Enlargement Commissioner Štefan Füle expressed concern yesterday (3 March) over arrests of journalists in EU hopeful Turkey. Seven journalists have been arrested in an alleged plot to overthrow the government. EurActiv Turkey contributed to this article.
EU hopeful Turkey ranked a lowly 138th among 178 countries covered by a recent survey called the ‘2010 Press Freedom Index‘, published by ‘Reporters Without Borders’.
The countries en route to EU accession rank as follows: 2) Iceland; 47) Bosnia and Herzegovina; 62) Croatia; 68) Macedonia; 80) Albania; 85) Serbia; 92) Kosovo; 104) Montenegro; 138) Turkey.
”The European Commission is following with concern the recent police actions against journalists, including the detention today of Nedim Şener, Ahmet Şık and others and the arrests last week of ODA TV site administrators Soner Yalçın, Barış Terkoğlu and Barış Pehlivan,” Füle said in a statement.
The commissioner recalled that the EU executive highlighted in its report on Turkey the high number of court cases against journalists and undue pressure on the media, which undermines press freedom.
“Turkish law does not sufficiently guarantee freedom of expression in line with the European Convention on Human Rights and the European Court of Human Rights,” Füle said, reminding that freedom of expression and freedom of the media are fundamental principles for all modern democracies.
According to press reports, the journalists arrested are part of an official inquiry into an alleged plot to undermine the Islamist-rooted government and trigger a military coup, called the Ergenekon conspiracy.
Dozens of Ergenekon suspects are in prison but it often takes months for them to reach trial.
Onur Öymen, vice-president of the Republican Party (CHP), the largest opposition force in Turkey, told EurActiv in a recent interview that people accused under the Ergenekon case have all been arrested and released several times. As the judges of this trial have recently been changed, it is believed that the tensions are a result of the change of judges.
Öymen also called the media situation in Turkey “very bad”.
Press freedom has come under pressure since the Justice and Development Party (AKP) came to power in 2002, although in theory it is protected by law, EurActiv Turkey reported from Istanbul.
The AKP government applied astronomic fines on Doğan Media Group, the biggest in the country. As a result of pressures, three dissident columnists had to leave Hürriyet daily, the number one newspaper in Turkey, and the editor-in-chief had to be replaced.
The entire group could be put up for sale as the legal enquiry continues. Moreover, Turkey’s second biggest media group, Sabah-ATV, was handed over to a businessman close to Prime Minister Recep Tayyip Erdoğan through credits provided by public banks. And Erdoğan’s son-in-law was put on top of this conglomerate.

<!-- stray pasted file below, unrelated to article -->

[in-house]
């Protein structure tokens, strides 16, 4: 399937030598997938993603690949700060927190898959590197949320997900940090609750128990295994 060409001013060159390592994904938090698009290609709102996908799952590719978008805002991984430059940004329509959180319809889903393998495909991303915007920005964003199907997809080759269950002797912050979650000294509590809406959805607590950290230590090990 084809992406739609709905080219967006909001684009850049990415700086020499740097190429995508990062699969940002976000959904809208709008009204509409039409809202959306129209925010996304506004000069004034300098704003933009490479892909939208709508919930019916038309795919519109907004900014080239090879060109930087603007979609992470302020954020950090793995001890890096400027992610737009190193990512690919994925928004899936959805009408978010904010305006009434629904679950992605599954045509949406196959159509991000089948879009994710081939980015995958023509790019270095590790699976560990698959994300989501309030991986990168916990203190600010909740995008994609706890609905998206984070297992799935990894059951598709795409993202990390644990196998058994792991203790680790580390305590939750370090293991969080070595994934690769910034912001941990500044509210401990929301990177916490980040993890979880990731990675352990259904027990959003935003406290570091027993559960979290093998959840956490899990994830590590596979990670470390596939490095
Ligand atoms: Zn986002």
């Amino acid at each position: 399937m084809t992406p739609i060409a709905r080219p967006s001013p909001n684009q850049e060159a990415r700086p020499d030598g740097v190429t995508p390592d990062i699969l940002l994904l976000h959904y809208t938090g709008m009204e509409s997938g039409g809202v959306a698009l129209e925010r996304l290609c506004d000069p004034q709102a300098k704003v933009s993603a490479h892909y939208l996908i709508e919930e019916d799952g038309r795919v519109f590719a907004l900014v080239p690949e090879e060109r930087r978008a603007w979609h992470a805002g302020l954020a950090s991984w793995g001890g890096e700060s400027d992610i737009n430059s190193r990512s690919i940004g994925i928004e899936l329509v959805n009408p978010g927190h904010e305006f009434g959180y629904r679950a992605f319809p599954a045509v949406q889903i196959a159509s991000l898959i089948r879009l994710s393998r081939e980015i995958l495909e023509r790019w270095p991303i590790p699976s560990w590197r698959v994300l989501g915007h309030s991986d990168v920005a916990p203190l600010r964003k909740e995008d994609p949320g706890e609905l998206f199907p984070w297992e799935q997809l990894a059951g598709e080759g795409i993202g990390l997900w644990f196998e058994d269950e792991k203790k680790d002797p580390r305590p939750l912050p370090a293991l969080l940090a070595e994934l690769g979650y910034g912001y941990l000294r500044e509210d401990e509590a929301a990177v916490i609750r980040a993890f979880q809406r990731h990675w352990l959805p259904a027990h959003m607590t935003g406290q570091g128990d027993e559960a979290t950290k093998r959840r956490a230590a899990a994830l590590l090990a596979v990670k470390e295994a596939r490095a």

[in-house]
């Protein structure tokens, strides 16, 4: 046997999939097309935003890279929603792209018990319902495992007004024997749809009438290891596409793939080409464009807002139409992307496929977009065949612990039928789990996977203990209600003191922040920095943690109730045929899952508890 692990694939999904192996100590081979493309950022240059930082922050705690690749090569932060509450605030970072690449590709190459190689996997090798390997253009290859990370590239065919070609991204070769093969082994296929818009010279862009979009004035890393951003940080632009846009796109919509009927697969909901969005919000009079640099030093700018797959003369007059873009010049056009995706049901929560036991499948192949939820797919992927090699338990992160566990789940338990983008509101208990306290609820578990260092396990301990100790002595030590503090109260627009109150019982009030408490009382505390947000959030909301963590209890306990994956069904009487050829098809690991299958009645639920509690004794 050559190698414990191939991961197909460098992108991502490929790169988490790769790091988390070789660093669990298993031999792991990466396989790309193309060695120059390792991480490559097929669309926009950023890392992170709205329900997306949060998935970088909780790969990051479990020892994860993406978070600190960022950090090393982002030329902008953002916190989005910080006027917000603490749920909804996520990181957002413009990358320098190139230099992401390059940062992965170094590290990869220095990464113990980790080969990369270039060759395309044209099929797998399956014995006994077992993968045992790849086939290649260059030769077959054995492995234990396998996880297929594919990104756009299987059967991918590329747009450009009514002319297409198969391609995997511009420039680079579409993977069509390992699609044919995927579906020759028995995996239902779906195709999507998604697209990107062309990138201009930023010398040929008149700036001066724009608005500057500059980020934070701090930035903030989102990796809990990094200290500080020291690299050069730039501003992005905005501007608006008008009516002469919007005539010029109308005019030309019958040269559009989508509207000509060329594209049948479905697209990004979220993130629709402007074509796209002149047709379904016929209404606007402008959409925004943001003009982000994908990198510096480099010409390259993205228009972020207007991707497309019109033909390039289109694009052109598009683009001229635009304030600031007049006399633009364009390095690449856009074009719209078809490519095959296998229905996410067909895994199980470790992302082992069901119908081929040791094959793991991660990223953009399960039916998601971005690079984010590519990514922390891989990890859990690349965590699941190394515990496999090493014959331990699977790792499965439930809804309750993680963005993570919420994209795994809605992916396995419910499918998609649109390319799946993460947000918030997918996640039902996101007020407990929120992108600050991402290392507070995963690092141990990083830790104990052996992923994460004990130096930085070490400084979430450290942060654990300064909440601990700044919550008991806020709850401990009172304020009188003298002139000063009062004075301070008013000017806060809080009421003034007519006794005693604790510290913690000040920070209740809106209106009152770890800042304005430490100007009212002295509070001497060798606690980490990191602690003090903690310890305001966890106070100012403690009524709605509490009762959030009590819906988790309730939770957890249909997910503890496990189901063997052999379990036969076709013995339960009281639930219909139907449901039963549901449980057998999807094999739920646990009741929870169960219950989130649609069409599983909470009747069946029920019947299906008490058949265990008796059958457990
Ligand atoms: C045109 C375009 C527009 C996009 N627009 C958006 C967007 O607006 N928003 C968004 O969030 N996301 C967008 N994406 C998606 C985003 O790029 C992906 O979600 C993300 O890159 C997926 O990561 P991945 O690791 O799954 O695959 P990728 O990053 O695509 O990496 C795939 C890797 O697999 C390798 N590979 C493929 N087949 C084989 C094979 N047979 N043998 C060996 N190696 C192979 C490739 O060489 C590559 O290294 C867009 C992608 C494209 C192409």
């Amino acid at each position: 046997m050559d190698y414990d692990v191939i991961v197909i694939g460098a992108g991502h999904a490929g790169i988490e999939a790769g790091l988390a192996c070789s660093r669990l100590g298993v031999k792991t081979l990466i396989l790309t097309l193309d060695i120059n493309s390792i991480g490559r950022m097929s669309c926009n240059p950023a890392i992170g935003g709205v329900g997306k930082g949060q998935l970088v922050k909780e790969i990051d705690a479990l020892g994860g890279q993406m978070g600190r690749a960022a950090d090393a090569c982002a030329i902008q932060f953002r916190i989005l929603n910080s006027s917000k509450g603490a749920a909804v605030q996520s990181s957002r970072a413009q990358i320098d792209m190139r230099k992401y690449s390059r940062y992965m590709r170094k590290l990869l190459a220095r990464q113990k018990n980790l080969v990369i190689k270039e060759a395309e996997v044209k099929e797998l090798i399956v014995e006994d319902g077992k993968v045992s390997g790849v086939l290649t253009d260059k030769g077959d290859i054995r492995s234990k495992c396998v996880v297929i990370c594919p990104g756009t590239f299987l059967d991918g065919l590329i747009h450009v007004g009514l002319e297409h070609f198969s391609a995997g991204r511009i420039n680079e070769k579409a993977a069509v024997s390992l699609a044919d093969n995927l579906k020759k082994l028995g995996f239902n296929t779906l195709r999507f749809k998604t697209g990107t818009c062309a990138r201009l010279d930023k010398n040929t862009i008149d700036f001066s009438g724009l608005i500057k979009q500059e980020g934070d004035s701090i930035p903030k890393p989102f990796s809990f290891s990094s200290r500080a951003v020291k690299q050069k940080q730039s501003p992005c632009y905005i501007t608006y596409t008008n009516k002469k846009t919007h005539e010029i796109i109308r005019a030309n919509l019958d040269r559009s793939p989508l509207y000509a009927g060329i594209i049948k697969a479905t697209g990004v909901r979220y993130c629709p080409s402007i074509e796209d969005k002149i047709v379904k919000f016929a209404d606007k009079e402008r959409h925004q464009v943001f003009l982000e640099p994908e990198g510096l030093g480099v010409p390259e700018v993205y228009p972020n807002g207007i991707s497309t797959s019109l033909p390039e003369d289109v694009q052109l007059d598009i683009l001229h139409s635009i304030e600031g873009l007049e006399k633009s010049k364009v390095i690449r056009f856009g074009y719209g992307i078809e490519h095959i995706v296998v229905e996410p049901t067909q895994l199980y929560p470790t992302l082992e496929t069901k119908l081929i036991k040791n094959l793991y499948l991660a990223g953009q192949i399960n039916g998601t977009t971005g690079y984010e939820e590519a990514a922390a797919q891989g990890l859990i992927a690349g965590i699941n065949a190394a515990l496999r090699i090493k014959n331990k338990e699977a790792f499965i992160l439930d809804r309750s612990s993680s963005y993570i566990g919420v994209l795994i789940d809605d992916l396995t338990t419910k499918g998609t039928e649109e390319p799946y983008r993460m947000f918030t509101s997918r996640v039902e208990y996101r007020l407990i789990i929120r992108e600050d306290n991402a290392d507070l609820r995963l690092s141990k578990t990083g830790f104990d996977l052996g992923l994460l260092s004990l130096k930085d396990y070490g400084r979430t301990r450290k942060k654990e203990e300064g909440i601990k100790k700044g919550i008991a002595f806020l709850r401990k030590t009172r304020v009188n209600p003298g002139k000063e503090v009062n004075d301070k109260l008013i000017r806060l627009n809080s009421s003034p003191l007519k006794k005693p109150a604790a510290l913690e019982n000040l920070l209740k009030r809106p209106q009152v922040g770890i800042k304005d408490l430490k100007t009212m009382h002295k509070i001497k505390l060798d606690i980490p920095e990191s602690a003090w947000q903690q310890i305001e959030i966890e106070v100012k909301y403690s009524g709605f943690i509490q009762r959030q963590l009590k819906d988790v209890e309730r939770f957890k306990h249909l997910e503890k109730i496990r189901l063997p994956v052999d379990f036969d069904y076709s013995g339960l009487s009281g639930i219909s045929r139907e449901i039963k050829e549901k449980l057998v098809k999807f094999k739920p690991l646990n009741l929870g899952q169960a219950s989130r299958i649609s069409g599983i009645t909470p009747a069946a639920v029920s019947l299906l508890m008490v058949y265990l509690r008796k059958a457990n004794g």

Other than these political tactics, pressure on press freedom continues to be exerted through parliamentary bills. As a result of the latest amendment to the country’s media law, passed in January, Erdoğan was granted the authority to “shut down” TV stations “in cases of emergency”.
According to the amended law, the total foreign capital of a media institution shall not exceed 50% of paid-in capital. Foreign persons – real or legal – can only be direct partners of a maximum of two media service-providing companies.
The influence over the press of the religious Fethullah Gülen Movement and other Islamic groups that support the government is gradually increasing.
If the AKP government wins the general election again in June 2011, pressures on press freedom are likely to increase, media experts warned.
Bianet, a project that seeks to establish a countrywide network in Turkey to foster media freedom and independent journalism, recently reported that the General Assembly of the Turkish Parliament has passed the Draft Bill on the Establishment of Radio and Television Enterprises and their Broadcasts, despite prior warnings related to restrictions on press freedom.
“With the approval of the draft bill, a provision to suspend programmes and issue monetary fines in cases of supposed violations of broadcasting principles was also passed into law,” Bianet said.
The law stipulates that “in cases of acute necessity, for reasons of national security or due to a strong possibility that public order may be disturbed, the prime minister or a minister designated by him may suspend a broadcast”.
Bianet warns that the changes introduced by the draft bill envisage more severe punishments for broadcasts that are considered to be “separatist”, “contrary to the principles and reforms of Ataturk,” an “incitation to hatred and hostility,” “praising terrorism”, “obscene”, “opposed to gender equality” or “encouraging violence”.